'Personally I am just wondering what they are doing to encourage small businesses..' Councils have no direct incentive to grow the business community in their area, because business rates are sent to central government and redistributed according to eye-wateringly complex formulae. There are reasons for this - some far-left councils in the 70s thought that businesses were simply cash cows they could tax to destruction, and some boroughs with huge business rate income have very small populations to consider, or very few social problems to alleviate. Coupled with the matched Council -tax bribe to build more housing, this is why we see the insane spectacle of workplaces closing to provide housing for work seekers. It's an example of the economic principal called the Tragedy of the Commons, eg where everyone gets as much grazing off the communal meadow as they can, but nobody takes the trouble to preserve and enhance it. So in the end everyone suffers. Fishing grounds become devastated on a similar basis. mdj
  • Score: 2

8:32pm Tue 14 Jan 14

mdj says...

Principle!
Principle! mdj
  • Score: 0

10:46pm Tue 14 Jan 14

Upshirehorse says...

Competition is healthy in any business as it keeps the proprietors on guard. Is this man expecting a ringed fence exclusion zone to be given to him?
Competition is healthy in any business as it keeps the proprietors on guard. Is this man expecting a ringed fence exclusion zone to be given to him? Upshirehorse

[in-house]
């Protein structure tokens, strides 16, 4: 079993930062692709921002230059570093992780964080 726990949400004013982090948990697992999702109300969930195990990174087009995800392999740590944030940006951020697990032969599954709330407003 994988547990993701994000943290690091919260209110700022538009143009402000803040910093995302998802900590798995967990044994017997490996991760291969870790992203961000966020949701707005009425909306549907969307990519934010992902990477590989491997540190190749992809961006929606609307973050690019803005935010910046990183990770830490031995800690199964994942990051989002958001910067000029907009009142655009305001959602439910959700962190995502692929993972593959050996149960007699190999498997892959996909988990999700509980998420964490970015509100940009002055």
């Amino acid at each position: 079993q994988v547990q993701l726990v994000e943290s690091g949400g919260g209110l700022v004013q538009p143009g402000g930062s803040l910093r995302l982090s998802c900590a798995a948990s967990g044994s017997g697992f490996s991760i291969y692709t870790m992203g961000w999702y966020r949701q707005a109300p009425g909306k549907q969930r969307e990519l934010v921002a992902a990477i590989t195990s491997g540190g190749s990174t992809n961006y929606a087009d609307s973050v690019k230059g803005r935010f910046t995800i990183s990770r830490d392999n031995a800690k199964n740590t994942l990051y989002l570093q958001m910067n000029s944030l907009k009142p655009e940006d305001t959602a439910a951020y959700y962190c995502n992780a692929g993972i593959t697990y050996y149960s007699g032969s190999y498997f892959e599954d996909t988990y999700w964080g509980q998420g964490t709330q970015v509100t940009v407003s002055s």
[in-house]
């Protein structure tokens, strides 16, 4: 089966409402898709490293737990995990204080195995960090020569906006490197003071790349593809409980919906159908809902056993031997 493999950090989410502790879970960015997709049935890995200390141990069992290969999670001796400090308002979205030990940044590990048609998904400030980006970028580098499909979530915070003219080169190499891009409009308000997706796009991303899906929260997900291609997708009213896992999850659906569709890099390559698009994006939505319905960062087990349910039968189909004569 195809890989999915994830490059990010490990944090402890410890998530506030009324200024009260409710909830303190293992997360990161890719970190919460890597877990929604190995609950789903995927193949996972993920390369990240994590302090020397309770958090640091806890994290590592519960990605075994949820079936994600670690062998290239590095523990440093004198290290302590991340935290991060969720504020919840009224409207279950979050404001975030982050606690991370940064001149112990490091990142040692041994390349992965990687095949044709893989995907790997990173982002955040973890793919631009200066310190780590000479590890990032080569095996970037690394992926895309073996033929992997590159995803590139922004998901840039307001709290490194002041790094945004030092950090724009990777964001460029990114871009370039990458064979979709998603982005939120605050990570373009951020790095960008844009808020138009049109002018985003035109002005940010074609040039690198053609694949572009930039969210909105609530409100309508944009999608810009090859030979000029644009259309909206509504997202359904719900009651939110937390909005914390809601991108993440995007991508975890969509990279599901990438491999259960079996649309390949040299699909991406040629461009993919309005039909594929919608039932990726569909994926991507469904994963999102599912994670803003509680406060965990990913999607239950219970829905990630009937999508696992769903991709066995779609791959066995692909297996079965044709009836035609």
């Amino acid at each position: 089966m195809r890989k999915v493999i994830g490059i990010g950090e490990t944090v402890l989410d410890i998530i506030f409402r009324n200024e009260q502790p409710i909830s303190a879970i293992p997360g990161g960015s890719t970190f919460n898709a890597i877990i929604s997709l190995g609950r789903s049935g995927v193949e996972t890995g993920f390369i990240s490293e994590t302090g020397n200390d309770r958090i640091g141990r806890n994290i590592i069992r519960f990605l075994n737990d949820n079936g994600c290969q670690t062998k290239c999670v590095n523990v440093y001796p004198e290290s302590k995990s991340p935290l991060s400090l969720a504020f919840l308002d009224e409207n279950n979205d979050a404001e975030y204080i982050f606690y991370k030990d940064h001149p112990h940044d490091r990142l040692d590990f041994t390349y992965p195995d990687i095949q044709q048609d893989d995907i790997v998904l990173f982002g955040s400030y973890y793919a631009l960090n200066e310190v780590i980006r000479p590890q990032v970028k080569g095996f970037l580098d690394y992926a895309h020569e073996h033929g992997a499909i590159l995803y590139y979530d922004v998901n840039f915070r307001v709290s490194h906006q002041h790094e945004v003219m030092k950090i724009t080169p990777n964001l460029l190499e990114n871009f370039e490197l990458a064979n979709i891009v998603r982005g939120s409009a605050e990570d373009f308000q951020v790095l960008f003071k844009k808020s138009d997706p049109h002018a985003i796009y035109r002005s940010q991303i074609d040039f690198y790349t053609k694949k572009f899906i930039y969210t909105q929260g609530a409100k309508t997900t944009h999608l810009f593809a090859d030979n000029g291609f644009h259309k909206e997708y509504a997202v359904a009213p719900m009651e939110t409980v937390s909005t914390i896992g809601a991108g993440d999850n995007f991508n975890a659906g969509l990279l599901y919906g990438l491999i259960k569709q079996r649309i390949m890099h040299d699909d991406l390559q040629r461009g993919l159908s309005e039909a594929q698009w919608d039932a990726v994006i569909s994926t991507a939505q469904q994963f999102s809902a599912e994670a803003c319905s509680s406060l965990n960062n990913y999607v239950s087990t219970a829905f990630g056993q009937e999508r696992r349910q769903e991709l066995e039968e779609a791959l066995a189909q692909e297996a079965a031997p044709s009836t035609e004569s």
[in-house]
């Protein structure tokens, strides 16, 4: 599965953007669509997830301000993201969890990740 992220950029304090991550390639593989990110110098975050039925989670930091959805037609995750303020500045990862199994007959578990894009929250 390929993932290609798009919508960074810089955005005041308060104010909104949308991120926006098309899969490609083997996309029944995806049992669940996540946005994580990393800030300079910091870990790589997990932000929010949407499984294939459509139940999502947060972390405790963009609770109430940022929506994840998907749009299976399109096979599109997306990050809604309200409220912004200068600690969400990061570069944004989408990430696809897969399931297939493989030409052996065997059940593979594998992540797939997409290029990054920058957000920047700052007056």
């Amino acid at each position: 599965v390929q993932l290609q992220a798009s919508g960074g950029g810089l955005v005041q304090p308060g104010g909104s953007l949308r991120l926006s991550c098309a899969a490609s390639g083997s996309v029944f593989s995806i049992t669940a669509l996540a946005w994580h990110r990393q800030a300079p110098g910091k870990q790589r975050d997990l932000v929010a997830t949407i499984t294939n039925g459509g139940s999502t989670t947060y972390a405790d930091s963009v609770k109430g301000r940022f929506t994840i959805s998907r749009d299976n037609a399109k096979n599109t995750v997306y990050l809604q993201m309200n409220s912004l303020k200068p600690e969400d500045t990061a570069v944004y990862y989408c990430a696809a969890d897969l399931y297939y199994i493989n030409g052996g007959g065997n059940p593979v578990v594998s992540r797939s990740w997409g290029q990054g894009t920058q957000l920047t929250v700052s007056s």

• Score: 2

11:19pm Tue 14 Jan 14

mdj says...

It's a curious situation, since there are very few occupations that councils do compete with head-to-head.
The council isn't about to open a kebab shop, after all.
It's a curious situation, since there are very few occupations that councils do compete with head-to-head. The council isn't about to open a kebab shop, after all. mdj
  • Score: 3

6:42am Wed 15 Jan 14

stickmanny says...

Its been a long time since any bookshop owners complained about public libraries. I think the decision to open a gym is a step towards improving the health of the population.

Anyway we all know the service is likely to be poorer than that offered by a private enterprise so there should be space space for both.

This guy is in business so he needs to continually up his game.
Its been a long time since any bookshop owners complained about public libraries. I think the decision to open a gym is a step towards improving the health of the population. Anyway we all know the service is likely to be poorer than that offered by a private enterprise so there should be space space for both. This guy is in business so he needs to continually up his game. stickmanny
  • Score: 0